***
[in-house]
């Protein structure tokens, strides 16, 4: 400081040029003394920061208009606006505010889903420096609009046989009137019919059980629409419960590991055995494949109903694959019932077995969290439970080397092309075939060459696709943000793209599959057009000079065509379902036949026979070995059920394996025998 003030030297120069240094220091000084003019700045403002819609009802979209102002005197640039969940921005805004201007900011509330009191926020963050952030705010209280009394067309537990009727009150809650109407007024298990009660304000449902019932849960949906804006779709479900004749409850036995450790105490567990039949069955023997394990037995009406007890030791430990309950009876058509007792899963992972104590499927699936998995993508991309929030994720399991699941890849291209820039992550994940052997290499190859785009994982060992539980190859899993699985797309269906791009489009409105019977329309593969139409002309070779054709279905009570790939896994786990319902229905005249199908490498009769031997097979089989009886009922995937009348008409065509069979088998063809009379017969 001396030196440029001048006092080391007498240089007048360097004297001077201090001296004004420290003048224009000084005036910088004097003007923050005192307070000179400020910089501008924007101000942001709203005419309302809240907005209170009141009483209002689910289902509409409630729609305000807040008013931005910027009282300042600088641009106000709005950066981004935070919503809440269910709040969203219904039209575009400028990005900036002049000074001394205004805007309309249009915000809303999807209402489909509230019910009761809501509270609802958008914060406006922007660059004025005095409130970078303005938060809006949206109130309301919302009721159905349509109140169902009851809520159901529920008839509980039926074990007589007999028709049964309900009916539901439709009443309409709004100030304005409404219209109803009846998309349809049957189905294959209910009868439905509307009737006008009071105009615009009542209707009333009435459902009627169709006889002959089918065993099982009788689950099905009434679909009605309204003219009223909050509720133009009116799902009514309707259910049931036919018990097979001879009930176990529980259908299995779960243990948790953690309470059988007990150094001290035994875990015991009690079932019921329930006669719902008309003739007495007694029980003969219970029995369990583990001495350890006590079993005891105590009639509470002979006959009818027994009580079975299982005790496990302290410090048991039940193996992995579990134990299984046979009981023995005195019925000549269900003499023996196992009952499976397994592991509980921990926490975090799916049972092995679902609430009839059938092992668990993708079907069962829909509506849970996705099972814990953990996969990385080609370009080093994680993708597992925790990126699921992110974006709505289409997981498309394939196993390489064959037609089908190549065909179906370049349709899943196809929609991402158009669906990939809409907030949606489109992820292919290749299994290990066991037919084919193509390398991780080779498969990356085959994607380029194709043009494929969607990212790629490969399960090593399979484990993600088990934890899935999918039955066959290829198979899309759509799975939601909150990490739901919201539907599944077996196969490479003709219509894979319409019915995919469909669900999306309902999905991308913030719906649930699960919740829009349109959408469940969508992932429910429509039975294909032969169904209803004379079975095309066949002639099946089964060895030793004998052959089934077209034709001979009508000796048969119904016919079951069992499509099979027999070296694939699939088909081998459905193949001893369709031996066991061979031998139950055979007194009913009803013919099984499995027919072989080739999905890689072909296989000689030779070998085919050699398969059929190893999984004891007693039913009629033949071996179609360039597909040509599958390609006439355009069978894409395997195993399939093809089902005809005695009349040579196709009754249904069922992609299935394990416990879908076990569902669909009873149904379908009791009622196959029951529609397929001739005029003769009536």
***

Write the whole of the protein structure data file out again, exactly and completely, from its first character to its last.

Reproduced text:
[in-house]
């Protein structure tokens, strides 16, 4: 400081040029003394920061208009606006505010889903420096609009046989009137019919059980629409419960590991055995494949109903694959019932077995969290439970080397092309075939060459696709943000793209599959057009000079065509379902036949026979070995059920394996025998 003030030297120069240094220091000084003019700045403002819609009802979209102002005197640039969940921005805004201007900011509330009191926020963050952030705010209280009394067309537990009727009150809650109407007024298990009660304000449902019932849960949906804006779709479900004749409850036995450790105490567990039949069955023997394990037995009406007890030791430990309950009876058509007792899963992972104590499927699936998995993508991309929030994720399991699941890849291209820039992550994940052997290499190859785009994982060992539980190859899993699985797309269906791009489009409105019977329309593969139409002309070779054709279905009570790939896994786990319902229905005249199908490498009769031997097979089989009886009922995937009348008409065509069979088998063809009379017969 001396030196440029001048006092080391007498240089007048360097004297001077201090001296004004420290003048224009000084005036910088004097003007923050005192307070000179400020910089501008924007101000942001709203005419309302809240907005209170009141009483209002689910289902509409409630729609305000807040008013931005910027009282300042600088641009106000709005950066981004935070919503809440269910709040969203219904039209575009400028990005900036002049000074001394205004805007309309249009915000809303999807209402489909509230019910009761809501509270609802958008914060406006922007660059004025005095409130970078303005938060809006949206109130309301919302009721159905349509109140169902009851809520159901529920008839509980039926074990007589007999028709049964309900009916539901439709009443309409709004100030304005409404219209109803009846998309349809049957189905294959209910009868439905509307009737006008009071105009615009009542209707009333009435459902009627169709006889002959089918065993099982009788689950099905009434679909009605309204003219009223909050509720133009009116799902009514309707259910049931036919018990097979001879009930176990529980259908299995779960243990948790953690309470059988007990150094001290035994875990015991009690079932019921329930006669719902008309003739007495007694029980003969219970029995369990583990001495350890006590079993005891105590009639509470002979006959009818027994009580079975299982005790496990302290410090048991039940193996992995579990134990299984046979009981023995005195019925000549269900003499023996196992009952499976397994592991509980921990926490975090799916049972092995679902609430009839059938092992668990993708079907069962829909509506849970996705099972814990953990996969990385080609370009080093994680993708597992925790990126699921992110974006709505289409997981498309394939196993390489064959037609089908190549065909179906370049349709899943196809929609991402158009669906990939809409907030949606489109992820292919290749299994290990066991037919084919193509390398991780080779498969990356085959994607380029194709043009494929969607990212790629490969399960090593399979484990993600088990934890899935999918039955066959290829198979899309759509799975939601909150990490739901919201539907599944077996196969490479003709219509894979319409019915995919469909669900999306309902999905991308913030719906649930699960919740829009349109959408469940969508992932429910429509039975294909032969169904209803004379079975095309066949002639099946089964060895030793004998052959089934077209034709001979009508000796048969119904016919079951069992499509099979027999070296694939699939088909081998459905193949001893369709031996066991061979031998139950055979007194009913009803013919099984499995027919072989080739999905890689072909296989000689030779070998085919050699398969059929190893999984004891007693039913009629033949071996179609360039597909040509599958390609006439355009069978894409395997195993399939093809089902005809005695009349040579196709009754249904069922992609299935394990416990879908076990569902669909009873149904379908009791009622196959029951529609397929001739005029003769009536």